1. יוצר אור the verse אור חדש על ציון תאיר.

  2. In אהבה רבה the והביאנו לשלום מארבע כנפות הארץ.

  3. For the omission of the verse אשרי איש שישמע למצותיך ודברך ישים על לבו the compiler has his good reasons.

  4. In the prayer רצה the ותחזינו עינינו בשובך לציון.

  5. In  יעלה ויבא the verse וזכרון ירושלום עיר קדשך.

  6. Why the ingenious compiler has left out the excellent heart and soul elevating prayer אלהי נצור I cannot tell, perhaps for its closing with the prophecy of Malachi: וערבה לה מנחת יהודה וירושלים.

  7. The conclusion of the morning prayer ובא לציון גואל.

  8. In the grace after meals ובני ירושלים.

  9. In the same בונה ירושלים.

Now let us show that in the compilations and alterations of said book the compiler either departs intentionally or ignores the statutes of the Talmud and Shulhan Arukh.

  1. He alters without regard to ancient rules the formulae of prayers in the שמנה עשרה at his will and pleasure, though it is said, Talmud Berachot 40b, כל המשנה ממטבע שטבעו חכמים בברכות לא יצא.

  2. Between גאולה לתפילה he omits אמת ויציב; yet in Talmud Berachot 12a it is said: כל שלא אמר אמת ויציב בין גאולה לתפילה לא יצא.

  3. He excludes the beautiful, significant, and edifying hymn לכה דודי from his book, though in Talmud Shabbath 119a it is said: ר חנינא מיעטף וקאי אפניא דמעלי שבתא אמר בואו ונצא לקראת שבת המךכה ר ינאי לביש מאניה מעלי שבת ואמר כואי כלה בואי בלה.

  4. The prayer השכיבנו in תפילת ערבית לשבת the compiler closes with the usual sentence through the week שומר עמו ישראל, though in Midrash and Talmud is said וחותם ופרוס עלינו סוכת שלומך.

  5. In the grace after meals the compiler alters the formula על שהנחלת לאבותינו ארץ to שנתת לנו ארץ. No one can misunderstand the idea which is the basis of all these alterations; the compiler thought it more proper to thank God for this blessed country, where we have found a place of refuge, than for the Holy Land which He had vouchsafed to our fathers; nevertheless the Talmud and Shulhan Arukh remark כל שלא אמר שהנחלת לאבותינו לא יצא.

  6. The compiler further omits in the same blessing הטוב והמטיב, while the Talmud says שלוש ברכות ראשונות דאורייתא.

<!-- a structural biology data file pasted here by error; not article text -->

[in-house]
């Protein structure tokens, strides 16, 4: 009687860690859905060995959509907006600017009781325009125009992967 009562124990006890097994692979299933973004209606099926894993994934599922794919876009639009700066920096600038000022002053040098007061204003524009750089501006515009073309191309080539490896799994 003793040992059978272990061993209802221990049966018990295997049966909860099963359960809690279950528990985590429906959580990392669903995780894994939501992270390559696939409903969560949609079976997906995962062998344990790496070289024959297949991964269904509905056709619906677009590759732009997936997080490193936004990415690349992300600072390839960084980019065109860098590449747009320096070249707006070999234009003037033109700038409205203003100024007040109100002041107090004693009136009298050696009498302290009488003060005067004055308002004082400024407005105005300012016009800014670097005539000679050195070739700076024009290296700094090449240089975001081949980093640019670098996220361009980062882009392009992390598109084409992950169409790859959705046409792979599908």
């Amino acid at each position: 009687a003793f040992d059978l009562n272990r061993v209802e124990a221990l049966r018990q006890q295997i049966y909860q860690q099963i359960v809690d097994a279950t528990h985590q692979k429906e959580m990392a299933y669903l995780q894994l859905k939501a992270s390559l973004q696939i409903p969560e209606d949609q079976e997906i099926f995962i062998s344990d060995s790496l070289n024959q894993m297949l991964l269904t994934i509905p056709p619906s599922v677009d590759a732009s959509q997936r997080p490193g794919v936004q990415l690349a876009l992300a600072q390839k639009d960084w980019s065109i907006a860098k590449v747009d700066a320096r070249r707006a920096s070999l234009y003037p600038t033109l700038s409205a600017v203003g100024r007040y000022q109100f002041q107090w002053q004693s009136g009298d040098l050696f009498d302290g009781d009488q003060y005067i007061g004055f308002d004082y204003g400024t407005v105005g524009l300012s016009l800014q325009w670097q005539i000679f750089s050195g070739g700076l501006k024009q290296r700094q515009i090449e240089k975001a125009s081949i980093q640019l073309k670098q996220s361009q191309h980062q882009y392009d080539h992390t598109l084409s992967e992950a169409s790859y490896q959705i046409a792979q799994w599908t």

But the most remarkable thing in this book is the inconsistency of the compiler, who has entirely excluded from it all the usual Musaph prayers, wherewith we compensate with heart and lips the sacrifice which we cannot bring with our hands; and yet he seems rather favorably inclined towards using them on Yom Kippur, for he retains for that day only the Musaph prayer with all its sacrifices. To find an excuse for such a glaring inconsistency we must charitably suppose that the compiler thought the Musaph prayer good enough to fill up the intervals between the short prayers of a long day; though he should have considered that it would be better not to pray at all than to utter with our lips what our soul denies, what our heart has no faith in, and which leaves both heart and soul untouched.

Now, my dear friend, I only need to observe that the remark made by the Rev. Isaac Leeser, in the thirteenth volume of his periodical, that the new prayer-book recently adopted in the Temple Emanuel, in New York, is bereft of the Messianic idea, was well founded, and, though he never saw it, he nevertheless was right to say so, according to the principle frequently met with in the Talmud אוקי גברא על חוקתו, and at the same time I cannot help expressing my surprise to see so great a man in Israel as Rev. Dr. Lilienthal, who acknowledges the Talmud, and whose principle is never to deviate from its doctrines even a hair's breadth, appear as a defender of this book, and take the field against Mr. Leeser for his just and well-founded suspicion.

Very respectfully yours,

Dr. Illowy

St. Louis, October 15th, 5616.